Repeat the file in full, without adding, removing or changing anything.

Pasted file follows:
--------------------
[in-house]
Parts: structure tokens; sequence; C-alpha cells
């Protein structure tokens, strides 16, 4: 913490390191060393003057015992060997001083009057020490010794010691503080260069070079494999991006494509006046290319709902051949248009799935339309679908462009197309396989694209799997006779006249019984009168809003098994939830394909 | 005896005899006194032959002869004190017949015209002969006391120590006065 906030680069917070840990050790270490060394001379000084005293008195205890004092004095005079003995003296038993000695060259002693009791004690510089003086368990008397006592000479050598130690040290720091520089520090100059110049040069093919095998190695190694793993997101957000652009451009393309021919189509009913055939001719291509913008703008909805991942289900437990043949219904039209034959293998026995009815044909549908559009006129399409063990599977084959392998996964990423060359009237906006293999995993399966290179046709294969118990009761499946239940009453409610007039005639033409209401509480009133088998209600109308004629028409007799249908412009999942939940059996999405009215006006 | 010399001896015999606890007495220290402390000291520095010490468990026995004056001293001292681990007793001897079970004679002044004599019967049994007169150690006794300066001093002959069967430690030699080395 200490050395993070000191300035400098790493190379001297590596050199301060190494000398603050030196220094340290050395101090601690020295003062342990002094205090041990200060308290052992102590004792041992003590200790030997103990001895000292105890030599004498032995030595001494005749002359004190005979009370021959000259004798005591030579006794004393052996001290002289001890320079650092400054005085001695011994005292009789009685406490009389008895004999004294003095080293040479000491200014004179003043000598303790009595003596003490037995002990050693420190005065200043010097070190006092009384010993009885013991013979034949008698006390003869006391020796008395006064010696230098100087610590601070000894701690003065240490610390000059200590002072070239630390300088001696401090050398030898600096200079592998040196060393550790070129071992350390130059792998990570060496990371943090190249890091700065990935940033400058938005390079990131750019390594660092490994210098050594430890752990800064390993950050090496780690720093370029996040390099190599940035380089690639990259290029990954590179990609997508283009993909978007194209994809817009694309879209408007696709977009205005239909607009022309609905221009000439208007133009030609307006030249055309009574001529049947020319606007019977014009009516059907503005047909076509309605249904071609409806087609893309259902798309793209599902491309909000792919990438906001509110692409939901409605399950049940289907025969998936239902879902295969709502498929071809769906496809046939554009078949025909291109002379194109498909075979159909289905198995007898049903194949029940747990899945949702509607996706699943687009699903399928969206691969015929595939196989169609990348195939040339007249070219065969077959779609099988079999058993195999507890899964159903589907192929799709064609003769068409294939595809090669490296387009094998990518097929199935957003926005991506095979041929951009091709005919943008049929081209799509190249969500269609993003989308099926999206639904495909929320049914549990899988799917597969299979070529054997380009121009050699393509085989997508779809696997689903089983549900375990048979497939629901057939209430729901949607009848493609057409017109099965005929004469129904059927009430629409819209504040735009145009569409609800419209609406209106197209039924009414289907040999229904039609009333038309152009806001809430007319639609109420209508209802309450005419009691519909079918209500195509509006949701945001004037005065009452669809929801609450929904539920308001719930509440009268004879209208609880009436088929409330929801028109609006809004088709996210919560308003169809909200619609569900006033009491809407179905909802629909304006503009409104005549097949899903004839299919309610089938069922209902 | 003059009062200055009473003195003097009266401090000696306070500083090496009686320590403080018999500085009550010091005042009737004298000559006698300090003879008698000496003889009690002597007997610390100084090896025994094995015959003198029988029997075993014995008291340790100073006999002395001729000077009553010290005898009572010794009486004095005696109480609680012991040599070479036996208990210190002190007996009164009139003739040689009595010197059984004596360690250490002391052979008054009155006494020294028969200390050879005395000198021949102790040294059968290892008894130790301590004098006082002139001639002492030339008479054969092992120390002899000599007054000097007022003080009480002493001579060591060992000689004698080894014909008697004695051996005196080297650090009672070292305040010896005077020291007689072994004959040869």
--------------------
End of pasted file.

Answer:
[in-house]
Parts: structure tokens; sequence; C-alpha cells
């Protein structure tokens, strides 16, 4: 913490390191060393003057015992060997001083009057020490010794010691503080260069070079494999991006494509006046290319709902051949248009799935339309679908462009197309396989694209799997006779006249019984009168809003098994939830394909 | 005896005899006194032959002869004190017949015209002969006391120590006065 906030680069917070840990050790270490060394001379000084005293008195205890004092004095005079003995003296038993000695060259002693009791004690510089003086368990008397006592000479050598130690040290720091520089520090100059110049040069093919095998190695190694793993997101957000652009451009393309021919189509009913055939001719291509913008703008909805991942289900437990043949219904039209034959293998026995009815044909549908559009006129399409063990599977084959392998996964990423060359009237906006293999995993399966290179046709294969118990009761499946239940009453409610007039005639033409209401509480009133088998209600109308004629028409007799249908412009999942939940059996999405009215006006 | 010399001896015999606890007495220290402390000291520095010490468990026995004056001293001292681990007793001897079970004679002044004599019967049994007169150690006794300066001093002959069967430690030699080395 200490050395993070000191300035400098790493190379001297590596050199301060190494000398603050030196220094340290050395101090601690020295003062342990002094205090041990200060308290052992102590004792041992003590200790030997103990001895000292105890030599004498032995030595001494005749002359004190005979009370021959000259004798005591030579006794004393052996001290002289001890320079650092400054005085001695011994005292009789009685406490009389008895004999004294003095080293040479000491200014004179003043000598303790009595003596003490037995002990050693420190005065200043010097070190006092009384010993009885013991013979034949008698006390003869006391020796008395006064010696230098100087610590601070000894701690003065240490610390000059200590002072070239630390300088001696401090050398030898600096200079592998040196060393550790070129071992350390130059792998990570060496990371943090190249890091700065990935940033400058938005390079990131750019390594660092490994210098050594430890752990800064390993950050090496780690720093370029996040390099190599940035380089690639990259290029990954590179990609997508283009993909978007194209994809817009694309879209408007696709977009205005239909607009022309609905221009000439208007133009030609307006030249055309009574001529049947020319606007019977014009009516059907503005047909076509309605249904071609409806087609893309259902798309793209599902491309909000792919990438906001509110692409939901409605399950049940289907025969998936239902879902295969709502498929071809769906496809046939554009078949025909291109002379194109498909075979159909289905198995007898049903194949029940747990899945949702509607996706699943687009699903399928969206691969015929595939196989169609990348195939040339007249070219065969077959779609099988079999058993195999507890899964159903589907192929799709064609003769068409294939595809090669490296387009094998990518097929199935957003926005991506095979041929951009091709005919943008049929081209799509190249969500269609993003989308099926999206639904495909929320049914549990899988799917597969299979070529054997380009121009050699393509085989997508779809696997689903089983549900375990048979497939629901057939209430729901949607009848493609057409017109099965005929004469129904059927009430629409819209504040735009145009569409609800419209609406209106197209039924009414289907040999229904039609009333038309152009806001809430007319639609109420209508209802309450005419009691519909079918209500195509509006949701945001004037005065009452669809929801609450929904539920308001719930509440009268004879209208609880009436088929409330929801028109609006809004088709996210919560308003169809909200619609569900006033009491809407179905909802629909304006503009409104005549097949899903004839299919309610089938069922209902 | 003059009062200055009473003195003097009266401090000696306070500083090496009686320590403080018999500085009550010091005042009737004298000559006698300090003879008698000496003889009690002597007997610390100084090896025994094995015959003198029988029997075993014995008291340790100073006999002395001729000077009553010290005898009572010794009486004095005696109480609680012991040599070479036996208990210190002190007996009164009139003739040689009595010197059984004596360690250490002391052979008054009155006494020294028969200390050879005395000198021949102790040294059968290892008894130790301590004098006082002139001639002492030339008479054969092992120390002899000599007054000097007022003080009480002493001579060591060992000689004698080894014909008697004695051996005196080297650090009672070292305040010896005077020291007689072994004959040869």